10 things we get wrong about sex

Size isn't everything, and straight guys aren't nearly as squeamish about their butts as we've been led to believe

Published January 26, 2015 9:00PM (EST)

This article originally appeared on AlterNet.

AlterNet 1. Straight Guys Are Squeamish About Their Butts. The ass is a mysterious region. Some are more familiar with it than others, but the number of people who opt to explore down there – and later talk about their findings – remains few. It is, however, a major erogenous zone, and not one to be passed over. A 2011 CDC(Center For Disease and Control) report holds that 44 percent of straight men and 36 percent of straight women admitted to have had anal sex at least once in their lives. When Esquire magazine asked a total of 500 men what the one thing they want more of from their current partners, a sizeable 12 percent admitted, “rim jobs.” Last summer, G.Q. even put out a “how to” guide for straight guys asking for butt play. They write, “There are gay men who don’t like anything put inside them. There are straight men who do. These are cold, hard ass facts.” As Charlie Glickman, sex educator and author of  “The Ultimate Guide to Prostate Pleasure: Erotic Exploration for Men and Their Partners,” told Playboy, the anus is armed with an “exquisite sensitivity.” For more on the subject check out 5 Steps To Achieving an Amazing Prostate-Assisted Orgasm.

2. Sex Is Great Exercise.This one really disappoints. Being able to justify a day of laziness with a night of sex would be great. Unfortunately, it doesn’t really hold up in the real world.  According to a PLOS ONE study, sex is better than walk, but still not as good as a jog.  Researchers from Montreal’s University of Quebec recruited 21 heterosexual couples aged 18 to 35 and asked them to wear a fitness tracker while completing a 30-minute job on a treadmill. Then they were asked to put the trackers back on for a quick romp (some were quicker than others). On average, men burned 101 calories when having sex. Women burned 69. It’s not bad, but it isn’t great compared to the 276 calories men burned and 213 calories women burned when jogging. When it comes to sex, the truth is that most people aren’t active for all that long. The amount of time where sex is aerobic – where your heart rate actually goes up – doesn’t quite match that of more traditional forms of exercise.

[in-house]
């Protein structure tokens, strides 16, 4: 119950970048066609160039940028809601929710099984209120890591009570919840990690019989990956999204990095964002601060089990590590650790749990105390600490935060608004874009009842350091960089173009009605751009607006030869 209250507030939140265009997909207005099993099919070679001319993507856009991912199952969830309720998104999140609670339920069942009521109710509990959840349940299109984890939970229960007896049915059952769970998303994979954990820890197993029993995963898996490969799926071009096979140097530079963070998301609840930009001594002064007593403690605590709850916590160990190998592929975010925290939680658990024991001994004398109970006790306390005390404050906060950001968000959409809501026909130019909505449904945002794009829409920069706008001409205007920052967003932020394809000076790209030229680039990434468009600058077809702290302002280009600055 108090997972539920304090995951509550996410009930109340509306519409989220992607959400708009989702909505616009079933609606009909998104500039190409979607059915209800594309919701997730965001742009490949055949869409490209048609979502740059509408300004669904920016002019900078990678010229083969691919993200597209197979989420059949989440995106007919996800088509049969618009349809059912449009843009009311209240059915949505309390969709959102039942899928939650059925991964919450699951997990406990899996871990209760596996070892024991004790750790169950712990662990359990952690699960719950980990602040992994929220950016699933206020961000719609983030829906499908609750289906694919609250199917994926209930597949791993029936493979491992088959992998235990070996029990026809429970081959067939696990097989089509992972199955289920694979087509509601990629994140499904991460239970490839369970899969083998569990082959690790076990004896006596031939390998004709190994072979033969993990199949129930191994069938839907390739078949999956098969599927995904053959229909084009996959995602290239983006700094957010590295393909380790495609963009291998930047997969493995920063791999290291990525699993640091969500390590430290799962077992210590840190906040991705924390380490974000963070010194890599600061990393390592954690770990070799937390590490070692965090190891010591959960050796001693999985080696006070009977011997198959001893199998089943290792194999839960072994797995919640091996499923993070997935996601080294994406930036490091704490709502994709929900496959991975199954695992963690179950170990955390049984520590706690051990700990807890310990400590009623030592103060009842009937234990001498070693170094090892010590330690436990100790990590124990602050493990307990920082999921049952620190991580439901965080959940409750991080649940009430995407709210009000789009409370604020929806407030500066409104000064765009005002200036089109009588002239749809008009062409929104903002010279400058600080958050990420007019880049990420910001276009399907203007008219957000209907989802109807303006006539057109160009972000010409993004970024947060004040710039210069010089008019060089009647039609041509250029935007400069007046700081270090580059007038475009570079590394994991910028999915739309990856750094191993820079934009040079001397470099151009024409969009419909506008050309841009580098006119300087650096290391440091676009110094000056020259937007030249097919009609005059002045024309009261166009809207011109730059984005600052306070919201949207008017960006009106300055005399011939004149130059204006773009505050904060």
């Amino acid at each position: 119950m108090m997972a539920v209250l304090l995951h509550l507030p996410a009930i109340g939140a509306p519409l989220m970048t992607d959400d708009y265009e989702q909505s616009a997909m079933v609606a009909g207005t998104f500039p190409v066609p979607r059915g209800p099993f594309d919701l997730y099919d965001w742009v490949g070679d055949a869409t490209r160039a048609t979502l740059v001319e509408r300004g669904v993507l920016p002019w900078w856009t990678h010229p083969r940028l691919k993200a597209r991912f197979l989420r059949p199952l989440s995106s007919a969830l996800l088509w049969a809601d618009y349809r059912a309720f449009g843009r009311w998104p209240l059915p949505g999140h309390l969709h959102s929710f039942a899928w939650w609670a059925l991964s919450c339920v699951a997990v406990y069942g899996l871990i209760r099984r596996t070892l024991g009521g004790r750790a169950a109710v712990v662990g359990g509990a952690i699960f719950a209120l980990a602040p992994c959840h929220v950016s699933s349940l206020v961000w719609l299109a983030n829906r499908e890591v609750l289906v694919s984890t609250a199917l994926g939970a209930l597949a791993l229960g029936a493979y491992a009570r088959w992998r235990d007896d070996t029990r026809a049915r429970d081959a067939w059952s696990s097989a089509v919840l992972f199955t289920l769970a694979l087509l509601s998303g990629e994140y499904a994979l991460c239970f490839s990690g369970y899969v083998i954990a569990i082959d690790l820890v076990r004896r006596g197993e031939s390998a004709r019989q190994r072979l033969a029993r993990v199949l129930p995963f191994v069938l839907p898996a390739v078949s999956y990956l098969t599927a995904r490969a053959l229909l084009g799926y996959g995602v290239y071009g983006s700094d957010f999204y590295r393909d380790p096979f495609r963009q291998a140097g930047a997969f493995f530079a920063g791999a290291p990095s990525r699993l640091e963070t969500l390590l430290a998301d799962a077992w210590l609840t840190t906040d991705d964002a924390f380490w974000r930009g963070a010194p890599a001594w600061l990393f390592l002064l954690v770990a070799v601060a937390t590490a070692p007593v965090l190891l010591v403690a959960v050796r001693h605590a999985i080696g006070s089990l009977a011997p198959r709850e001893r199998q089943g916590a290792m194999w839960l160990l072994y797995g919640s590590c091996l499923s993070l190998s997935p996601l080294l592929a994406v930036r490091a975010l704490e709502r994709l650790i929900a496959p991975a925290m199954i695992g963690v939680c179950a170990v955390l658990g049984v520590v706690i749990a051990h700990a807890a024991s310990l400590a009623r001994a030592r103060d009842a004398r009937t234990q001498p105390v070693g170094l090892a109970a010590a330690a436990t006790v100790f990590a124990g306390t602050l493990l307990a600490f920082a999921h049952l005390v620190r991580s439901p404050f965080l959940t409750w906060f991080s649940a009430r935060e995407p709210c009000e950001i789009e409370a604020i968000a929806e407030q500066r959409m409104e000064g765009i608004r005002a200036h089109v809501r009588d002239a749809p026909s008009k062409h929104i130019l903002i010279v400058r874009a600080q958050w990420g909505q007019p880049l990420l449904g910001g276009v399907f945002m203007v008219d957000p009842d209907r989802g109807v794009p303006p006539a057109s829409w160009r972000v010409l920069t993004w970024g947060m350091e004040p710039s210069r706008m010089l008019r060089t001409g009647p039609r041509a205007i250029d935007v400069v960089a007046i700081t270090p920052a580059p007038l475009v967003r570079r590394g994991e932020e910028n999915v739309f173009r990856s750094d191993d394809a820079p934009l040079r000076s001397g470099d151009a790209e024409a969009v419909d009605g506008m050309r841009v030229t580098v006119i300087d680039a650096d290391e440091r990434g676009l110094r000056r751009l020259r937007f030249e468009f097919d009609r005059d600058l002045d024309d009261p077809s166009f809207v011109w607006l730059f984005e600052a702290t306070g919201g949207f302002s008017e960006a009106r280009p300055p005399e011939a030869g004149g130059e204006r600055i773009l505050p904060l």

3. You Can’t Get Pregnant On Your Period. Sure, it’s unlikely to get pregnant on your period. But it’s not impossible. Most women experience a 28-day cycle, and a period lasting from two to eight days. For these women, getting pregnant while menstruating would be uncommon. But for women who have shorter menstrual cycles (24 days, for example), it can be a reality. When a woman experiences a shorter cycle, ovulation follows the bleeding in a shorter amount of time than usual. She could, for example, experience seven days of bleeding, have intercourse on her final day, and ovulate three days later. Given the fact that sperm live for three to five days, these women should take precaution, and look out for their timeline.